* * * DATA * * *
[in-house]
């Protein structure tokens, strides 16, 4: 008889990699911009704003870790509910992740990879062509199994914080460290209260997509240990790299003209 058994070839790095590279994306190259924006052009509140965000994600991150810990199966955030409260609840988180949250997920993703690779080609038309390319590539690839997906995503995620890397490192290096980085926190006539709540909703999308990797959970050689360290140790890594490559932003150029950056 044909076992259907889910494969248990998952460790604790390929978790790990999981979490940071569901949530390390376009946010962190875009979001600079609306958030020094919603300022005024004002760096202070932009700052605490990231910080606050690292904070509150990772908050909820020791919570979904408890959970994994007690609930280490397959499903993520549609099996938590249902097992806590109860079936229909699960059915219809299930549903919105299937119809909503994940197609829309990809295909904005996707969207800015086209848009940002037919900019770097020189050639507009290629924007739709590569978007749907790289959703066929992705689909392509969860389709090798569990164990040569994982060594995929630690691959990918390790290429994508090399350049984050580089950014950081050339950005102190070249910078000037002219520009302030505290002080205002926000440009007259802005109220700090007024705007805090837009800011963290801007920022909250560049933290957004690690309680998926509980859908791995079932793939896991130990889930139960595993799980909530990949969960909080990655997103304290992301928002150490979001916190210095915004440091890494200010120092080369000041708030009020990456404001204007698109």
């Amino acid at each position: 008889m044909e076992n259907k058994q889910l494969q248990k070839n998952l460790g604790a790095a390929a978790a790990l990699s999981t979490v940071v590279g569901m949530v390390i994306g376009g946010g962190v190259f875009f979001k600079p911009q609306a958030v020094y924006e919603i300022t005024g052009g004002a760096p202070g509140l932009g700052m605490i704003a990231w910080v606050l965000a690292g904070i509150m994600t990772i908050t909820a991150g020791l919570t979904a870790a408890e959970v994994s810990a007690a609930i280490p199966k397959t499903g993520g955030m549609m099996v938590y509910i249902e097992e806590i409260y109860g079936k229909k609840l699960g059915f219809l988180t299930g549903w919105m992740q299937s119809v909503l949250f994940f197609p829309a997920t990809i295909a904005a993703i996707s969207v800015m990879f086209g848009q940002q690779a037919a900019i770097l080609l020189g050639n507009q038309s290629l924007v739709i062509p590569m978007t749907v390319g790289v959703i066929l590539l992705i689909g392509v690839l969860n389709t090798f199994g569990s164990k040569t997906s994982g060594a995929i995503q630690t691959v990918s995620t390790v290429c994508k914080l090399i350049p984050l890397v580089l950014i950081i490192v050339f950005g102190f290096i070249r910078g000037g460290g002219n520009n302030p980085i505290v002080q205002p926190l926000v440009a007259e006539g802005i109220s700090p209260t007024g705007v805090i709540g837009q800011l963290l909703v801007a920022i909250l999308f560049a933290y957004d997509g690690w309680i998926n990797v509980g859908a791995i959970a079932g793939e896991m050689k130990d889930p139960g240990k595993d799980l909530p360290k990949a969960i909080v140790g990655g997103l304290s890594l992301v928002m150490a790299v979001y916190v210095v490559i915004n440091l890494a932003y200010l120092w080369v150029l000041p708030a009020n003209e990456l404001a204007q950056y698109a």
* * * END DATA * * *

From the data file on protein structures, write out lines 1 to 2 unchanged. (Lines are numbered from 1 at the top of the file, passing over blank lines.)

[in-house]
């Protein structure tokens, strides 16, 4: 008889990699911009704003870790509910992740990879062509199994914080460290209260997509240990790299003209 058994070839790095590279994306190259924006052009509140965000994600991150810990199966955030409260609840988180949250997920993703690779080609038309390319590539690839997906995503995620890397490192290096980085926190006539709540909703999308990797959970050689360290140790890594490559932003150029950056 044909076992259907889910494969248990998952460790604790390929978790790990999981979490940071569901949530390390376009946010962190875009979001600079609306958030020094919603300022005024004002760096202070932009700052605490990231910080606050690292904070509150990772908050909820020791919570979904408890959970994994007690609930280490397959499903993520549609099996938590249902097992806590109860079936229909699960059915219809299930549903919105299937119809909503994940197609829309990809295909904005996707969207800015086209848009940002037919900019770097020189050639507009290629924007739709590569978007749907790289959703066929992705689909392509969860389709090798569990164990040569994982060594995929630690691959990918390790290429994508090399350049984050580089950014950081050339950005102190070249910078000037002219520009302030505290002080205002926000440009007259802005109220700090007024705007805090837009800011963290801007920022909250560049933290957004690690309680998926509980859908791995079932793939896991130990889930139960595993799980909530990949969960909080990655997103304290992301928002150490979001916190210095915004440091890494200010120092080369000041708030009020990456404001204007698109």